Medford city councilors on Thursday voiced strong opposition to a proposal to consolidate Medford Fire-Rescue with Fire District No. 3.

Medford city councilors on Thursday voiced strong opposition to a proposal to consolidate Medford Fire-Rescue with Fire District No. 3.

"We don't want to annex with District 3," said councilor Daniel Bunn.

The council didn't take formal action regarding the consolidation issue Thursday, but each councilor expressed disapproval of the idea and voiced dismay at the bad feelings generated by the proposal.

The council will likely take formal action on a series of recommendations from fire officials during an August meeting.

Fire District No. 3 last week rejected consolidation with Medford fire but agreed to seek additional cooperation.

The councilors also voiced support for hiring a new fire chief to replace Dave Bierwiler, who was fired in March 2013.

The city held off hiring a new chief until the issue of consolidation is settled and instead appointed Deputy City Manager Bill Hoke as interim chief.

According to a Medford Finance Department memo of July 11, the salary and benefits package for a new fire chief would be $195,000.

Fire District No. 3 held off hiring a deputy chief of operations until the study was completed, but now is seeking applicants for that position.

More cooperation between surrounding fire districts, including Fire District No. 5 and Jackson fire, was also discussed by the councilors.

An exhaustive study of possible consolidation turned emotional over the past year, souring a 62-year relationship with Fire District No. 2, which contracts with Medford Fire-Rescue for service in a rural area to the south, east and west of the city.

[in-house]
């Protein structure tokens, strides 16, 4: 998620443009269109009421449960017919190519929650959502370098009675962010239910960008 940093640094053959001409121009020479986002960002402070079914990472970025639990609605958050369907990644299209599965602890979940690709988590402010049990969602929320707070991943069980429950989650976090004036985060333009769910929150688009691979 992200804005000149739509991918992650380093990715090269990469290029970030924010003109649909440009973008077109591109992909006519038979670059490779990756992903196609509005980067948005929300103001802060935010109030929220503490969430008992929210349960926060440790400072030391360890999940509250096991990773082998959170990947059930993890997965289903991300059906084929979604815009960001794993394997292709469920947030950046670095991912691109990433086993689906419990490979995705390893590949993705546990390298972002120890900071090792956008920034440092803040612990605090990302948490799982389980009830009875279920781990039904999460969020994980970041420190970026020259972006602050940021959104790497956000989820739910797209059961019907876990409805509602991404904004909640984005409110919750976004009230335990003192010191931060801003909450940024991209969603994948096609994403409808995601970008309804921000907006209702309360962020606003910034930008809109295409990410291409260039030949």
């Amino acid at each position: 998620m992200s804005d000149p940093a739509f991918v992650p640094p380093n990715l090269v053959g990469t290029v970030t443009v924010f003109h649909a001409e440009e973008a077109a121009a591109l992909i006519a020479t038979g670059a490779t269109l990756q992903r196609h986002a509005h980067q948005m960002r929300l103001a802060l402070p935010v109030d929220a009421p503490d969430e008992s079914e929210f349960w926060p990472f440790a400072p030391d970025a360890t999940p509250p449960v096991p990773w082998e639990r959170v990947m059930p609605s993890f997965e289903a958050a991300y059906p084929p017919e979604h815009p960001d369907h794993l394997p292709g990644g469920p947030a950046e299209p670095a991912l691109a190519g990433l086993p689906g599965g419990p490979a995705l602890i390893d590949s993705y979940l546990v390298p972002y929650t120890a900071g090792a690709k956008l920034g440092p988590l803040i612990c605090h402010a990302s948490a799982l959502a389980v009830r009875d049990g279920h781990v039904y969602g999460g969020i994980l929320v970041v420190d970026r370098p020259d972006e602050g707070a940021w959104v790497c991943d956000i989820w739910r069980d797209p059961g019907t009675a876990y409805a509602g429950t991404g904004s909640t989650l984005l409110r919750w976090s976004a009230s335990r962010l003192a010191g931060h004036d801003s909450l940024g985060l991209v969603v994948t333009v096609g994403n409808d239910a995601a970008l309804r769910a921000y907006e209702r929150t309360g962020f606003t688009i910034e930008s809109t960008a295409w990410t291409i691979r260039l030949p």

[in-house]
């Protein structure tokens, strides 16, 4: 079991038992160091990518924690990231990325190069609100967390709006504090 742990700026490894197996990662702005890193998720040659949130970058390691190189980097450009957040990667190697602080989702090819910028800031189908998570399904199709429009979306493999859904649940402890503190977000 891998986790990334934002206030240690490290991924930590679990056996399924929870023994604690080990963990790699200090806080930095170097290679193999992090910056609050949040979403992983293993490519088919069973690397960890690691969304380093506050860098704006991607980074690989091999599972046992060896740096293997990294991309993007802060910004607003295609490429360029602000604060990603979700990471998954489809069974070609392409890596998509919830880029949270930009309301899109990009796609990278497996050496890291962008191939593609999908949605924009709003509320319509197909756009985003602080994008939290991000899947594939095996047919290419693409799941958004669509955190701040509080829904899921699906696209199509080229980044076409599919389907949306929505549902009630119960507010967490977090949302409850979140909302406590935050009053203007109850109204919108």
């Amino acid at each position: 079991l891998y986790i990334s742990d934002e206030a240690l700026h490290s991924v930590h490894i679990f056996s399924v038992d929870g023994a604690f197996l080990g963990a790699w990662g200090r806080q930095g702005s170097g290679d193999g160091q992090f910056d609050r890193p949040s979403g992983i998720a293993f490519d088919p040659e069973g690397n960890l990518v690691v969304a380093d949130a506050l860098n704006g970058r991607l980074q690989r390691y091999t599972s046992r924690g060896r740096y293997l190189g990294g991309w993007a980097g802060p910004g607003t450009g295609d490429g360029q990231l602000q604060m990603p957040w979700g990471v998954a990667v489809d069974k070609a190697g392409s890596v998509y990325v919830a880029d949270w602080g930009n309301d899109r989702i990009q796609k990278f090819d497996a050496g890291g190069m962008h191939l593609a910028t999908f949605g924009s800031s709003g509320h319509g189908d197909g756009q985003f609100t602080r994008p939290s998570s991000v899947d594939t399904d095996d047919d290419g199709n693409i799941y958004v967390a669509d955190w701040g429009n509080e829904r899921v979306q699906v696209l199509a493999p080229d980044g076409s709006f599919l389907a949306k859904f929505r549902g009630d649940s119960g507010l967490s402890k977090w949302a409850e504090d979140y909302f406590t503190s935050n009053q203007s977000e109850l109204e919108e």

The study itself generated controversy when Fire District No. 2 was excluded from a draft version on the acknowledgement page. The preliminary study had other errors that generated complaints.

In addition, the consolidation idea fostered suspicions and rumors among fire crews in Medford fire and Fire District No. 3.

"How do we begin to repair those wounds?" Councilor Chris Corcoran said.

Councilors appeared to blame themselves and the city manager's office for allowing the study to generate so much emotion and for not communicating effectively.

"I think Eric Swanson (city manager) owes them (Fire District No. 2) an apology for not including them from day one," Councilor Dick Gordon said. "I think we (the council) owe them an apology."

Bunn said he thought there had been problems in communication but said Fire District No. 2 officials have reacted inappropriately.

"They've gone out of their way to be rude," he said. "They've been mean spirited."

Brian Fish, deputy chief of operations for Medford fire, said a lot of emotions were generated because of the study.

"We recognize as a staff that there have been some damaged relationships," he said.

Councilor Bob Strosser said hiring a new fire chief should be one major step in improving communication between firefighters and surrounding districts.

"The first thing we want to do is repair some of the damage," Strosser said.

Councilors were split over whether they wanted to wait until a new fire chief was hired before approving any new cooperative service agreements with surrounding fire districts.

After distilling three separate reports, Medford fire officials had some basic recommendations for the council.

They suggested having a joint training program that would be similar so that firefighters from one agency would follow a similar path toward advancement.

Upper level staff, including battalion chiefs and captains, would undergo similar leadership training and have joint ride-along programs.

Standard operating procedures could be adopted by Medford fire and surrounding agencies.

Training committees could be joined and processes combined for promotions, hiring and recruitment. However, many councilors said they didn't think a joint recruitment program would work, because the hiring process for firefighters is competitive.

The fire officials suggested creating more standardized guidelines for operations, establishing a regional fire investigation plan and exploring similar public educational services.

Fire agencies could also consolidate supply and medical purchases, they said.

Reach reporter Damian Mann at 541-776-4476 or Follow him on Twitter @reporterdm.